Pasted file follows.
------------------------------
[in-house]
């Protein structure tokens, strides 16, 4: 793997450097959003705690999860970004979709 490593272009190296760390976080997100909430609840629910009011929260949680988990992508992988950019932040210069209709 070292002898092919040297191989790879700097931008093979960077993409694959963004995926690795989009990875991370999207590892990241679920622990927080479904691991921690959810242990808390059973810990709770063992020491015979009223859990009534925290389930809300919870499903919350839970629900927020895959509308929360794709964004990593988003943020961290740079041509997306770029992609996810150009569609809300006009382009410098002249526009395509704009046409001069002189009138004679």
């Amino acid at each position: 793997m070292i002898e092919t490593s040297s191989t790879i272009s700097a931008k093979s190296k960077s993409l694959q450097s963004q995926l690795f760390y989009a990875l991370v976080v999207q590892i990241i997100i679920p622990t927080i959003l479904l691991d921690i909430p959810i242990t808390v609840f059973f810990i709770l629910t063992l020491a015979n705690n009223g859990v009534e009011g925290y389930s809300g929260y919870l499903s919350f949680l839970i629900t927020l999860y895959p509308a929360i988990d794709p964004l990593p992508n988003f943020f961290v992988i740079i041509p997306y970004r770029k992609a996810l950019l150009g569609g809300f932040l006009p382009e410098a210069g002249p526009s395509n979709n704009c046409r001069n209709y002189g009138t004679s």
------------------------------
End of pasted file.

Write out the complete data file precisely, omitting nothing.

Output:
[in-house]
């Protein structure tokens, strides 16, 4: 793997450097959003705690999860970004979709 490593272009190296760390976080997100909430609840629910009011929260949680988990992508992988950019932040210069209709 070292002898092919040297191989790879700097931008093979960077993409694959963004995926690795989009990875991370999207590892990241679920622990927080479904691991921690959810242990808390059973810990709770063992020491015979009223859990009534925290389930809300919870499903919350839970629900927020895959509308929360794709964004990593988003943020961290740079041509997306770029992609996810150009569609809300006009382009410098002249526009395509704009046409001069002189009138004679």
């Amino acid at each position: 793997m070292i002898e092919t490593s040297s191989t790879i272009s700097a931008k093979s190296k960077s993409l694959q450097s963004q995926l690795f760390y989009a990875l991370v976080v999207q590892i990241i997100i679920p622990t927080i959003l479904l691991d921690i909430p959810i242990t808390v609840f059973f810990i709770l629910t063992l020491a015979n705690n009223g859990v009534e009011g925290y389930s809300g929260y919870l499903s919350f949680l839970i629900t927020l999860y895959p509308a929360i988990d794709p964004l990593p992508n988003f943020f961290v992988i740079i041509p997306y970004r770029k992609a996810l950019l150009g569609g809300f932040l006009p382009e410098a210069g002249p526009s395509n979709n704009c046409r001069n209709y002189g009138t004679s």